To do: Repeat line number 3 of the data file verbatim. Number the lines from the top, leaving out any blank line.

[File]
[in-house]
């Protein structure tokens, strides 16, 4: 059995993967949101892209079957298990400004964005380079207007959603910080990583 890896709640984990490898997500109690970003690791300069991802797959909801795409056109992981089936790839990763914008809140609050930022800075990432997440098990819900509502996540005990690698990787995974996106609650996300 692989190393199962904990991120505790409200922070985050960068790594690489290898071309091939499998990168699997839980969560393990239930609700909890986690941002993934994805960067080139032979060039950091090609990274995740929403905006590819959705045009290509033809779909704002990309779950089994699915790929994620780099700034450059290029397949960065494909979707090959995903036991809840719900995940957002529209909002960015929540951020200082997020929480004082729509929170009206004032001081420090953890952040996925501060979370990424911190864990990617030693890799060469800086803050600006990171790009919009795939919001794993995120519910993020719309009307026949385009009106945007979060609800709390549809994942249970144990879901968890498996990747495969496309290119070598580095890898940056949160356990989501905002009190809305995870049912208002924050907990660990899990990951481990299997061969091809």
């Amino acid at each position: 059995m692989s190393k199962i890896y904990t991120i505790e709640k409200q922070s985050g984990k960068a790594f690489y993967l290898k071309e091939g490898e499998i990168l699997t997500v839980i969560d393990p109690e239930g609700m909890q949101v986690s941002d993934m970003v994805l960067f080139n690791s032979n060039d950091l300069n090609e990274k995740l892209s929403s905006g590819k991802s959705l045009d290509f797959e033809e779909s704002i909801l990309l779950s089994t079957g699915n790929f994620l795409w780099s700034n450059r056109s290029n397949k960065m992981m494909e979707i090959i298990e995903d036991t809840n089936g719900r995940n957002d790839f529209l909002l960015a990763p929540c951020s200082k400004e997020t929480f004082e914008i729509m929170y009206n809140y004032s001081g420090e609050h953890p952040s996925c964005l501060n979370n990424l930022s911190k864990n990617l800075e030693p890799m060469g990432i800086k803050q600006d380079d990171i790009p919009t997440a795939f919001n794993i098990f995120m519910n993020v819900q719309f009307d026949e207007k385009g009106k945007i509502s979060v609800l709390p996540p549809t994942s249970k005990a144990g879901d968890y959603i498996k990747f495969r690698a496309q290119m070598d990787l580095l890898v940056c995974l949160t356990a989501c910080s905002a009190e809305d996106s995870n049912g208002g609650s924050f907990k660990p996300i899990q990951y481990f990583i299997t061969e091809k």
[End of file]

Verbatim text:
């Amino acid at each position: 059995m692989s190393k199962i890896y904990t991120i505790e709640k409200q922070s985050g984990k960068a790594f690489y993967l290898k071309e091939g490898e499998i990168l699997t997500v839980i969560d393990p109690e239930g609700m909890q949101v986690s941002d993934m970003v994805l960067f080139n690791s032979n060039d950091l300069n090609e990274k995740l892209s929403s905006g590819k991802s959705l045009d290509f797959e033809e779909s704002i909801l990309l779950s089994t079957g699915n790929f994620l795409w780099s700034n450059r056109s290029n397949k960065m992981m494909e979707i090959i298990e995903d036991t809840n089936g719900r995940n957002d790839f529209l909002l960015a990763p929540c951020s200082k400004e997020t929480f004082e914008i729509m929170y009206n809140y004032s001081g420090e609050h953890p952040s996925c964005l501060n979370n990424l930022s911190k864990n990617l800075e030693p890799m060469g990432i800086k803050q600006d380079d990171i790009p919009t997440a795939f919001n794993i098990f995120m519910n993020v819900q719309f009307d026949e207007k385009g009106k945007i509502s979060v609800l709390p996540p549809t994942s249970k005990a144990g879901d968890y959603i498996k990747f495969r690698a496309q290119m070598d990787l580095l890898v940056c995974l949160t356990a989501c910080s905002a009190e809305d996106s995870n049912g208002g609650s924050f907990k660990p996300i899990q990951y481990f990583i299997t061969e091809k």